Friday, April 4, 2008

South Carolina Slave Code

South Carolina was on the cutting edge of so-called necessary legislation to govern those “wild, barbarous, savages”. They admit in the first paragraph that their Province, South Carolina would not be able to exist (agriculturally, or industrial) without the work of the slaves. The slave work was so important that the Province created a “marshal law” existence for the slaves and blacks in the area. The code also applied to Indians, Mexicans, people of mixed ancestry, and any half-breed children of slaves (Cooper, pg 352-356). At the beginning of slavery in America, the children of slaves were born free, but it didn’t take long for the slave owners to figure out these children were worth money on the selling block. (Zinn, 2006).
It is interesting to see that slaves could not take leave on Sundays. This was a day when whites were engaged with duties related to church. They may have been unarmed on Sundays, therefore unable to protect themselves in case they were attacked by one of these “savages”. Slaves either needed to be escorted by a white person or have papers signed by a white person giving them permission to travel through the country side. The punishment for non-compliance was to receive a whipping. If whites that questioned a slave and found he/she didn’t have the correct documentation, must capture that slave and return him/her to the proper owner. If they didn’t the white person would be charged 20 shilling fine (Cooper, pg 352-356).
The white fear about a slave uprising was go great that the slave code enacted a law stating that the slave owners must search the slave homes every 14 days. They were searching for anything out of the ordinary, weapons, fugitive slaves, any unofficial documents, etc.. (Cooper, pg 352-356).
Slaves, Indians, Mexicans, and people of mixed races were not to carry weapons, unless they were given special permission by their white owners. And only if the slave was in the company of a white person, the slave could carry the weapon off the owners planation (Cooper, pg 352-356). The white owners would be fined 3 pounds if their guns were accessible to slaves.
What does all this mean? Whites needed slaves, but they were also afraid of the slaves. There is no mention of
1. treating the slaves in humane way.
2. paying them for their labor
3. allowing them to have family lives that were safe and secure
4. keeping families together.

These laws were created to protect whites from slaves, not to protect slaves from whites.
South Carolina Slave Code
In 1712 South Carolina passed a series of laws governing slaves and blacks. These laws became the model for slave codes enacted throughout the South in the 18th and 19th Centuries.
WHEREAS, the plantations and estates of this Province cannot be well and sufficiently managed and brought into use, without the labor and service of negroes and other slaves; and forasmuch as the said negroes and other slaves brought unto the people of this Province for that purpose, are of barbarous, wild, savage is absolutely necessary, that constitutions, laws and orders, should in this Province be made and enacted, for the good regulating and ordering of them....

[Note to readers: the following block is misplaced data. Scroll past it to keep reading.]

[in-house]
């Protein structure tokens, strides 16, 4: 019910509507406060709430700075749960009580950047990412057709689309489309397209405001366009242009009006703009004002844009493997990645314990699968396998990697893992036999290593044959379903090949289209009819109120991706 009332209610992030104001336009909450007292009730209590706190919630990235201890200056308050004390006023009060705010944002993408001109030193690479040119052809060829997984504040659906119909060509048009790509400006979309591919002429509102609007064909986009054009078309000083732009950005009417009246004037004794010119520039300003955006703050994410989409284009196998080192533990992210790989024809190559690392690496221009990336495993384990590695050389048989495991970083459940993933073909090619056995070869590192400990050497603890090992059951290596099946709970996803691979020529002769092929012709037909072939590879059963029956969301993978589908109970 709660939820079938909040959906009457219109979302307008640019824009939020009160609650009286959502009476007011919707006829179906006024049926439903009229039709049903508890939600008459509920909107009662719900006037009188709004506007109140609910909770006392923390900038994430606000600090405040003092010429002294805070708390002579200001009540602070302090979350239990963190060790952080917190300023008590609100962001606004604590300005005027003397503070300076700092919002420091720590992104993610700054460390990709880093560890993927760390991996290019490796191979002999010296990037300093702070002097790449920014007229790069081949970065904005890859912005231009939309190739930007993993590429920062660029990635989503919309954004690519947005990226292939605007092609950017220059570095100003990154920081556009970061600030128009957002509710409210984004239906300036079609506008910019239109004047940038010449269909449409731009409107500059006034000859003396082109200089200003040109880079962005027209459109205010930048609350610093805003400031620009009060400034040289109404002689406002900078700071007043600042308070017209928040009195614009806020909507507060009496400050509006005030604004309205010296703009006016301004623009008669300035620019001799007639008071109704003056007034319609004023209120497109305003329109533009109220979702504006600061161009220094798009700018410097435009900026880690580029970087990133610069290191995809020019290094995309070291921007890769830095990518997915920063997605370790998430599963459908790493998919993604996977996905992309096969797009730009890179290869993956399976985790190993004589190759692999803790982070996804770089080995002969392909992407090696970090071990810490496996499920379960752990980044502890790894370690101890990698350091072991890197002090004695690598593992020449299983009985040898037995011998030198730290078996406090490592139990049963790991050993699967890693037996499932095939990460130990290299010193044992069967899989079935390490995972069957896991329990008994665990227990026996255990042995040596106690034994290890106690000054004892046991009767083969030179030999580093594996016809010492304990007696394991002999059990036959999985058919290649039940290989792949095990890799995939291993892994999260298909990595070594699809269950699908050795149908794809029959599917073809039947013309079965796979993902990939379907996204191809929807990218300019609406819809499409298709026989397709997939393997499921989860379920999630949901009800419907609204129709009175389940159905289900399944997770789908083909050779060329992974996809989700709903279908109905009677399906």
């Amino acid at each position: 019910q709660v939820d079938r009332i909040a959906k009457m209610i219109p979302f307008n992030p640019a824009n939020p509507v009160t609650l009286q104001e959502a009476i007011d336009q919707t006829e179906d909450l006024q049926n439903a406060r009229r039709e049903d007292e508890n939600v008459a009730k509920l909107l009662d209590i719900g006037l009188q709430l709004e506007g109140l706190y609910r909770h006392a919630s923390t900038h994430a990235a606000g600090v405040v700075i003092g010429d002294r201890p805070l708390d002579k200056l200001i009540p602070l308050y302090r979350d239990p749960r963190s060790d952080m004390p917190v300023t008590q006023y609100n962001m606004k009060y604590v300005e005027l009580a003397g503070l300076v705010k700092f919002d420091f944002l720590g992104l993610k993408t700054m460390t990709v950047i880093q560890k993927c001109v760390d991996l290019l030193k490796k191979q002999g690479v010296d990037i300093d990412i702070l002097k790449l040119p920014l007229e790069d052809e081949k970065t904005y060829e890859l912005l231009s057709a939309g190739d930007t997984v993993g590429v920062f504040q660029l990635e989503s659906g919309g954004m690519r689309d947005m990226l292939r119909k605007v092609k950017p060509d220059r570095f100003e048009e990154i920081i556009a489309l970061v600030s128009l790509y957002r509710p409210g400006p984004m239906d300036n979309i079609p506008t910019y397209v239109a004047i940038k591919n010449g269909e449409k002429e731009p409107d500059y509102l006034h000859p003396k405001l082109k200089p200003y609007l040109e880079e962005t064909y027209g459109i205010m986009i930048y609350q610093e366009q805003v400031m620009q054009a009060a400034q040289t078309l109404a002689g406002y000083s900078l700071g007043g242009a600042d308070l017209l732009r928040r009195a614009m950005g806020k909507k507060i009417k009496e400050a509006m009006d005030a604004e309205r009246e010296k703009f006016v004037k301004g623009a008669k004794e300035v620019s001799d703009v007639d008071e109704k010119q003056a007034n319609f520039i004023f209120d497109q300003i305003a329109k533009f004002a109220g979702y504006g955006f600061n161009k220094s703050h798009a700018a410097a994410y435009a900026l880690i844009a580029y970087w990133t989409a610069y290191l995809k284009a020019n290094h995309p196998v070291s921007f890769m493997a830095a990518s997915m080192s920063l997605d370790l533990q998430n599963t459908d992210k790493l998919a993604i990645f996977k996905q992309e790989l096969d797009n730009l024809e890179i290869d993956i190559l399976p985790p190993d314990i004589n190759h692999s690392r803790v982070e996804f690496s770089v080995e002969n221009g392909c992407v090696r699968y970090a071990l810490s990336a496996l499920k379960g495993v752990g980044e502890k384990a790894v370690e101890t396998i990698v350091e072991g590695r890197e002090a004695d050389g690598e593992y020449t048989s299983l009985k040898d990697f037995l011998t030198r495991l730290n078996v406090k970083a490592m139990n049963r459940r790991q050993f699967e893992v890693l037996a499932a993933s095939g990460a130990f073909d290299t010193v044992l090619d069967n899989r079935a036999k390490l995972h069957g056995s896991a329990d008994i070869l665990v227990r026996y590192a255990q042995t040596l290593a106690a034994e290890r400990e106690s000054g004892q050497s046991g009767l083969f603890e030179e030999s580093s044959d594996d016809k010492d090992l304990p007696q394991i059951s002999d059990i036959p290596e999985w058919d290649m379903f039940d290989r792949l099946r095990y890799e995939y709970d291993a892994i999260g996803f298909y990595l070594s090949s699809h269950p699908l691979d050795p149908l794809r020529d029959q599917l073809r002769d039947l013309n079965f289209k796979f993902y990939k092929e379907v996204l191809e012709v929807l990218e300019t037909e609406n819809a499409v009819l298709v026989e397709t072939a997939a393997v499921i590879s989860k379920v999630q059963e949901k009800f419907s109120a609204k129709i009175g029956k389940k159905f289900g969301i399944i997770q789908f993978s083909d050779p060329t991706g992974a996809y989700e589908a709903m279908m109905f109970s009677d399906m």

I. Be it therefore enacted, by his Excellency, William, Lord Craven, Palatine.... and the rest of the members of the General Assembly, now met at Charlestown, for the South-west part of this Province, and by the authority of the same, That all negroes, mulatoes, mestizoes or Indians, which at any time heretofore have been sold, or now are held or taken to be, or hereafter shall be bought and sold for slaves, are hereby declared slaves; and they, and their children, are hereby made and declared slaves....
II. ....Be it enacted by the authority aforesaid, That no master, mistress, overseer, or other person whatsoever, that hath the care and charge of any negro or slave, shall give their negroes and other slaves leave, on Sundays, holidays, or any other time, to go out of their plantations.... Every slave hereafter out of his master's plantation, without a ticket, or leave in writing, from his master or mistress, or .... some white person in the company of such slave, to give an account of his business, shall be whipped.... and every person who shall not (when in his power,) apprehend every negro or other slave which he shall see out of his master's plantation, without leave .... shall forfeit twenty shillings....
III. And be it further enacted .... That every master, mistress or overseer of a family in this Province, shall cause all his negro houses to be searched diligently and effectually, once every fourteen days, for fugitive and runaway slaves, guns, swords, clubs, and any other mischievous weapons....
V. And be it further enacted.... That no negro or slave shall carry out of the limits of his master's plantation any sort of gun or fire arms, without his master, or some other white person by his order....
VI. And be it further enacted by the authority aforesaid, That every master or head of any family, shall keep all his guns and other arms, when out of use, in the most private and least frequented room in the house, upon the penalty of being convicted of neglect therein, to forfeit three pounds.
Source: Thomas Cooper and David J. McCord, ed., Statutes at Large of South Carolina, (10 Vols., Columbia, 1836-1841) VII, pp. 352-356.
Zinn, Howard, “A Peoples History of the US”, HarperPerennial, 2003

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